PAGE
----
Peter O’Toole, Star of ‘Lawrence of Arabia,’ Dead at 81

By: ABC News Email
By: ABC News Email

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Los Angeles (ABC) -- Peter O’Toole, whose nuanced performance as “Lawrence of Arabia” managed to make the epic biopic filmed under the dazzling Arabian sun a dark study of disillusionment and shattered dreams, has died. He was 81.

O’Toole’s agent Steve Kenis said the actor died Saturday at a hospital following a long illness.

“Lawrence of Arabia” made O’Toole, who had already made his mark on the British stage, an instant movie star and earned him the first of eight best actor Academy Award nominations, even though he never won. He received an honorary Oscar in 2003.

His performance in “Arabia,” a box office and critical success, would have seemed to set him up for major stardom, but he was never inclined to play it safe, either in his choice of roles or how he played them.

In a 1981 interview, he told ABC News’ Bill Diehl he enjoyed taking risks in his film roles.

“Must do it … constantly go to the well … constantly try, try, try. Dare. Dare, Dare. Who dares wins,” O’Toole said. “Barrymore, John Barrymore said an actor can only be as he dares to be bad. Yes, taking people to the edge.”

His greatest roles were those, like Lawrence, walking the edge between sanity and madness. It is notable that his criticism of his performance in “Lord Jim,” adapted from Joseph Conrad’s novel of a sailor trying to redeem himself after an impulsive and uncharacteristic act of cowardice, was that he did not go far enough.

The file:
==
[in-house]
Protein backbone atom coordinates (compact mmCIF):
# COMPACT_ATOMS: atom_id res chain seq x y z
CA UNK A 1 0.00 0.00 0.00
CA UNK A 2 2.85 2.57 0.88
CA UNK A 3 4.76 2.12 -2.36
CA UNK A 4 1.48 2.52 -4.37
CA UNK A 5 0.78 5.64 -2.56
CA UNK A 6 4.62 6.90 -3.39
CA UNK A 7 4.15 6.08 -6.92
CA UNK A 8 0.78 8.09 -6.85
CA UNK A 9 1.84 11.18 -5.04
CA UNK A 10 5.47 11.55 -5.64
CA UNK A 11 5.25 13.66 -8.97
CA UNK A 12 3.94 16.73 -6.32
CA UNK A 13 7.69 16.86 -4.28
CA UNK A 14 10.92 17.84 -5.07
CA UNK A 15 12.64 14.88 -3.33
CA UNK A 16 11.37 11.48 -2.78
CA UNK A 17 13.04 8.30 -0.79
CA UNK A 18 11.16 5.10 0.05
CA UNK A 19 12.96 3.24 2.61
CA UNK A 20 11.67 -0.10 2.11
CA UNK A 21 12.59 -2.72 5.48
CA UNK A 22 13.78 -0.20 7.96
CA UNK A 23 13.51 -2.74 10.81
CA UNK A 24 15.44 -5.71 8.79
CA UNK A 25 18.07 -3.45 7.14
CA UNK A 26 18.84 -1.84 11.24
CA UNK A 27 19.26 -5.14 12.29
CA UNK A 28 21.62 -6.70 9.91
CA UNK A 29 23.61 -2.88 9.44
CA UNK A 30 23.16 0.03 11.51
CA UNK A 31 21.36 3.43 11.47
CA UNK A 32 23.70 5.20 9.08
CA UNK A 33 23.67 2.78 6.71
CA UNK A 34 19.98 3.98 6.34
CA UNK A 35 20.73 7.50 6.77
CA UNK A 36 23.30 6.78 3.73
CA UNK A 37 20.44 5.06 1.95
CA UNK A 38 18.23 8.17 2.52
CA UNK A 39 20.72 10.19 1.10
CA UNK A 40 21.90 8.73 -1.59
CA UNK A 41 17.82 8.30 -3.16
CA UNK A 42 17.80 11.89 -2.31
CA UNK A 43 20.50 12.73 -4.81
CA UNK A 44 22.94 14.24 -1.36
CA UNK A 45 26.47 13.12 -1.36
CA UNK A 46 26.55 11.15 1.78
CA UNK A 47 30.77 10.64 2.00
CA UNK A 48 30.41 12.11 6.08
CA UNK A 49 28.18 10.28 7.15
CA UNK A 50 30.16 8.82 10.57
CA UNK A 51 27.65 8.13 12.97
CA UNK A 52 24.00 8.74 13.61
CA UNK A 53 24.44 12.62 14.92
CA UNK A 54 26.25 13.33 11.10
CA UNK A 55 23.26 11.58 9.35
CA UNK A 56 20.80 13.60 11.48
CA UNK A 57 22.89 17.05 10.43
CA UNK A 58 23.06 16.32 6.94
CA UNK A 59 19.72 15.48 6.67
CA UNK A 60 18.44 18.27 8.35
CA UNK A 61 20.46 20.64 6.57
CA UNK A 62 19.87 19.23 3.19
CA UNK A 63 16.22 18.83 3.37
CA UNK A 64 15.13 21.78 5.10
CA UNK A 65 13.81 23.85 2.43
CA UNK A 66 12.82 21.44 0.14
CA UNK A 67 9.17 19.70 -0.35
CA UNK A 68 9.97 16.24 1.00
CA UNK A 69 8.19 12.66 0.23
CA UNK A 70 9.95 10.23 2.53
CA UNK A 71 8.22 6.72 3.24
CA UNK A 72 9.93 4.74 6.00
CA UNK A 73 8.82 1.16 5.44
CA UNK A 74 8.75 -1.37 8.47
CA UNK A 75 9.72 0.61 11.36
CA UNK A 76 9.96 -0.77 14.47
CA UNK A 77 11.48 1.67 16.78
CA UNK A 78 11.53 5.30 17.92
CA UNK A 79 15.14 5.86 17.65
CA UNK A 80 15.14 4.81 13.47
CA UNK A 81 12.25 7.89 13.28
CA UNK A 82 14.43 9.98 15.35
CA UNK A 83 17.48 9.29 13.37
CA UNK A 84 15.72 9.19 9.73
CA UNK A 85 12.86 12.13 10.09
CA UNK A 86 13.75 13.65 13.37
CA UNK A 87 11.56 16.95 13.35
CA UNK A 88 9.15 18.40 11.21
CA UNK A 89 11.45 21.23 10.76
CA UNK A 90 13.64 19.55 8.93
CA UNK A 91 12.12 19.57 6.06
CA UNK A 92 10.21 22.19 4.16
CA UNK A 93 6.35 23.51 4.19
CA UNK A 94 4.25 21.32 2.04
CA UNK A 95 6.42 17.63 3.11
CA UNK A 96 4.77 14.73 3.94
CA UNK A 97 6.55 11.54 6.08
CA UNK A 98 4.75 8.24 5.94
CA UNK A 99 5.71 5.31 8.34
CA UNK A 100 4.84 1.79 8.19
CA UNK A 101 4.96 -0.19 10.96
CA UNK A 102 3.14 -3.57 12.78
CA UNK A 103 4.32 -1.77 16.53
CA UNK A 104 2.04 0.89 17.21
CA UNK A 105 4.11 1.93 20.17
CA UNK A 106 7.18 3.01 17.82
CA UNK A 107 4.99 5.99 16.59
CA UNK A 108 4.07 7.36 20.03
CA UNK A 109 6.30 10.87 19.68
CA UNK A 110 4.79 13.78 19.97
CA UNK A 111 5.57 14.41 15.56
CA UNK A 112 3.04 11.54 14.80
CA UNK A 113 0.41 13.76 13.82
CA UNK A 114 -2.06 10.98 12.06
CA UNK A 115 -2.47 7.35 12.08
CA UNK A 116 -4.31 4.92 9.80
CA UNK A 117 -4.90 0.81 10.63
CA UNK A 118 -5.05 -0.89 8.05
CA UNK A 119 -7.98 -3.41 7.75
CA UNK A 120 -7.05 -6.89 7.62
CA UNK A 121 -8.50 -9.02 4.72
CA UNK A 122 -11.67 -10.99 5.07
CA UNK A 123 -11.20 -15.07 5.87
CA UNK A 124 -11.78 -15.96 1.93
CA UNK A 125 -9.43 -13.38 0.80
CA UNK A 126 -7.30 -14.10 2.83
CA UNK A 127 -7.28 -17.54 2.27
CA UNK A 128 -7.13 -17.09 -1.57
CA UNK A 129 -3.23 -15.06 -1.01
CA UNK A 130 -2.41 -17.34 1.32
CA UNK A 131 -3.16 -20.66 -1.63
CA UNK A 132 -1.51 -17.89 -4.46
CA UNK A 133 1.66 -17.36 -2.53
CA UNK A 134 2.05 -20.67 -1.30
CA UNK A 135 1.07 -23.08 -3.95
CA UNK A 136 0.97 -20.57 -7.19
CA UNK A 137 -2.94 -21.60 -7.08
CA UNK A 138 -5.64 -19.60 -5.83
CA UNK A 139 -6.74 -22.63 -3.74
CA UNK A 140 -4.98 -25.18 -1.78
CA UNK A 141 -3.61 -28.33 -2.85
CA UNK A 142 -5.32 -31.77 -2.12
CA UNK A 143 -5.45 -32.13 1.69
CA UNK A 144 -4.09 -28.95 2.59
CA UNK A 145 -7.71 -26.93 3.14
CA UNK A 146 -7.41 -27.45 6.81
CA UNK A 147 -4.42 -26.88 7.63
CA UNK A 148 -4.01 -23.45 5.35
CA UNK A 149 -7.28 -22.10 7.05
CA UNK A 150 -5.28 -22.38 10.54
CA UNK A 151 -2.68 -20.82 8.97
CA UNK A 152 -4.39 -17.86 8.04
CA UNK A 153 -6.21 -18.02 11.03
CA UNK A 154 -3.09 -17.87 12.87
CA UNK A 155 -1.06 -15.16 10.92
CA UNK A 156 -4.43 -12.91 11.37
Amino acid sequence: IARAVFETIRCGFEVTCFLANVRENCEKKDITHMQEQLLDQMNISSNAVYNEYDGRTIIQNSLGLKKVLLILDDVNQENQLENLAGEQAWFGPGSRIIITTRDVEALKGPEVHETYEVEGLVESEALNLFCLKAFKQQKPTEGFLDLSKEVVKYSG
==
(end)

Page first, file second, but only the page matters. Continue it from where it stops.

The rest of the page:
“It was a mistake and I made the mistake because I was conservative and played safe. And that way lies failure,” he said.

Throughout the 1960s and early 1970s, O’Toole made one critically acclaimed film after another, including “Becket,” “What’s New Pussycat,” “The Night of the Generals,” “The Lion in Winter,” “Goodbye, Mr. Chips,” and “Man of La Mancha.”

In 1972′s “The Ruling Class,” he played a young British lord who inherits a fortune — but believes he is Jesus, and is set upon by relatives who want to wrestle the riches away from him. O’Toole’s brilliance is that what starts as the character’s accepted madness comes to seem like the possible truth.

But O’Toole, a notorious carouser, suffered serious illnesses in the 1970s, partly due to heavy drinking, which threatened to destroy his career.

In the early 1980s made a comeback in films like “The Stunt Man” and “My Favorite Year,” in which he could almost have been playing himself — although the part was also modeled on other Hollywood bad boys such as Errol Flynn.

Throughout the 1980s and 1990s he balanced his career with weighty roles in films like Bernardo Bertolucci’s “The Last Emperor” and in light comedies like “Club Paradise” and “King Ralph.”

O’Toole continued to work right up until his death. His most recent best actor nomination was for “Venus” in 2006, in which he plays an aging nearly forgotten actor who finds rejuvenation in his friendship with a young woman.


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